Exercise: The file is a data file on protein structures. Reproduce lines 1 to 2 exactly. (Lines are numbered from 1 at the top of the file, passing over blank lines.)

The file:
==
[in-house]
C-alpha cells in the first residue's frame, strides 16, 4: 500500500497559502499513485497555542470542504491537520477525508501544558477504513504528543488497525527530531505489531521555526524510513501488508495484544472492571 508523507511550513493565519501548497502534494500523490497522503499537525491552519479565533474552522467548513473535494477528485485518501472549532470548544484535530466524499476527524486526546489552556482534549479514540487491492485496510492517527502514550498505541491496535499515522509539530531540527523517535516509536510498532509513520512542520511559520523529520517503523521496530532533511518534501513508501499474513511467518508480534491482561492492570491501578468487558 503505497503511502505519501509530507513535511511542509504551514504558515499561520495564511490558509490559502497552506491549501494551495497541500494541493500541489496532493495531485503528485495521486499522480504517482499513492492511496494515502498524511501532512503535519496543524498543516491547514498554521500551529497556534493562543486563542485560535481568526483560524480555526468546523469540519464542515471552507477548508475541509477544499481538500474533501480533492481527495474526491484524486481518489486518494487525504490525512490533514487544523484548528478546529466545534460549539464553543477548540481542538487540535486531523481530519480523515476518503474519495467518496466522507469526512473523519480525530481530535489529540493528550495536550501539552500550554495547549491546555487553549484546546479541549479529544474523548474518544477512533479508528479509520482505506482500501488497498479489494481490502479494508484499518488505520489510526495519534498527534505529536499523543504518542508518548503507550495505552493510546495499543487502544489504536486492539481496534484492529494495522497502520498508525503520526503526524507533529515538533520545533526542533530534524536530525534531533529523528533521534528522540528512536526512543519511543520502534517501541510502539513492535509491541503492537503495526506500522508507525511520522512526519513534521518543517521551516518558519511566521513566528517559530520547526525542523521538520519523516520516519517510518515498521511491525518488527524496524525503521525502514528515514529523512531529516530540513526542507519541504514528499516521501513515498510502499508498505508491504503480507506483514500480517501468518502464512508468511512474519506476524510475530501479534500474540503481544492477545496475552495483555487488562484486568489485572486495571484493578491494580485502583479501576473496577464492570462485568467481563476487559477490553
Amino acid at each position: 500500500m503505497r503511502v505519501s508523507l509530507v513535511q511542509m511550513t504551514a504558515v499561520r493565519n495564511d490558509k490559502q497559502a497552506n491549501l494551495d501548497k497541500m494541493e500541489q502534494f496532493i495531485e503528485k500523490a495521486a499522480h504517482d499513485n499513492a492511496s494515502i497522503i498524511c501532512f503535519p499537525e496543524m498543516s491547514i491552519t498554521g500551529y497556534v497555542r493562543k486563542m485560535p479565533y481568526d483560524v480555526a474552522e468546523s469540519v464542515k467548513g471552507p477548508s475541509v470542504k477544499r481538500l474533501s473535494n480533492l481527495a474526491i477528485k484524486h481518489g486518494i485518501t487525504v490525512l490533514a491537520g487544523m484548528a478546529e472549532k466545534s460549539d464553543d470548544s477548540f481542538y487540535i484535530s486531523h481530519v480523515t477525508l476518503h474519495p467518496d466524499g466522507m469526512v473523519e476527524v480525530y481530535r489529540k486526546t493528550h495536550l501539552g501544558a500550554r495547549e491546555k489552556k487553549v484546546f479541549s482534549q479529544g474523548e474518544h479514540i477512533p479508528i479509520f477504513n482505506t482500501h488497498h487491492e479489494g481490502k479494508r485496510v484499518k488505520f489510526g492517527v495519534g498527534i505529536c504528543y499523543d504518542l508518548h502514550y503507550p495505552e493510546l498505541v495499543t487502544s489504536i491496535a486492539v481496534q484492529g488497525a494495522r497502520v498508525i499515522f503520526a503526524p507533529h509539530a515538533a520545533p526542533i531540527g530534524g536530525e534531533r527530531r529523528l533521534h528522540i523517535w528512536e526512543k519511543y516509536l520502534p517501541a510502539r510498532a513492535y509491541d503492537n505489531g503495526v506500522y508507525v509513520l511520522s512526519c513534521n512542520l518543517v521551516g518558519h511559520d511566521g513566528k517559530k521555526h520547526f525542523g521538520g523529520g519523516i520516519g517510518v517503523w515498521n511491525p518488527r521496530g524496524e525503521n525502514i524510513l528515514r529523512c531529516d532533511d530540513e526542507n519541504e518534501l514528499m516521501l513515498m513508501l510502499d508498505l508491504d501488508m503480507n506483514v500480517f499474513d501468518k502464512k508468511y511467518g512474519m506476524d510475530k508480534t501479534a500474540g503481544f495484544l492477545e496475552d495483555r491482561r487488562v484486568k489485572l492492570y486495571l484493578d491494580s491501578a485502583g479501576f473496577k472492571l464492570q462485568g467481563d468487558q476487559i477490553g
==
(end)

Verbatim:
[in-house]
C-alpha cells in the first residue's frame, strides 16, 4: 500500500497559502499513485497555542470542504491537520477525508501544558477504513504528543488497525527530531505489531521555526524510513501488508495484544472492571 508523507511550513493565519501548497502534494500523490497522503499537525491552519479565533474552522467548513473535494477528485485518501472549532470548544484535530466524499476527524486526546489552556482534549479514540487491492485496510492517527502514550498505541491496535499515522509539530531540527523517535516509536510498532509513520512542520511559520523529520517503523521496530532533511518534501513508501499474513511467518508480534491482561492492570491501578468487558 503505497503511502505519501509530507513535511511542509504551514504558515499561520495564511490558509490559502497552506491549501494551495497541500494541493500541489496532493495531485503528485495521486499522480504517482499513492492511496494515502498524511501532512503535519496543524498543516491547514498554521500551529497556534493562543486563542485560535481568526483560524480555526468546523469540519464542515471552507477548508475541509477544499481538500474533501480533492481527495474526491484524486481518489486518494487525504490525512490533514487544523484548528478546529466545534460549539464553543477548540481542538487540535486531523481530519480523515476518503474519495467518496466522507469526512473523519480525530481530535489529540493528550495536550501539552500550554495547549491546555487553549484546546479541549479529544474523548474518544477512533479508528479509520482505506482500501488497498479489494481490502479494508484499518488505520489510526495519534498527534505529536499523543504518542508518548503507550495505552493510546495499543487502544489504536486492539481496534484492529494495522497502520498508525503520526503526524507533529515538533520545533526542533530534524536530525534531533529523528533521534528522540528512536526512543519511543520502534517501541510502539513492535509491541503492537503495526506500522508507525511520522512526519513534521518543517521551516518558519511566521513566528517559530520547526525542523521538520519523516520516519517510518515498521511491525518488527524496524525503521525502514528515514529523512531529516530540513526542507519541504514528499516521501513515498510502499508498505508491504503480507506483514500480517501468518502464512508468511512474519506476524510475530501479534500474540503481544492477545496475552495483555487488562484486568489485572486495571484493578491494580485502583479501576473496577464492570462485568467481563476487559477490553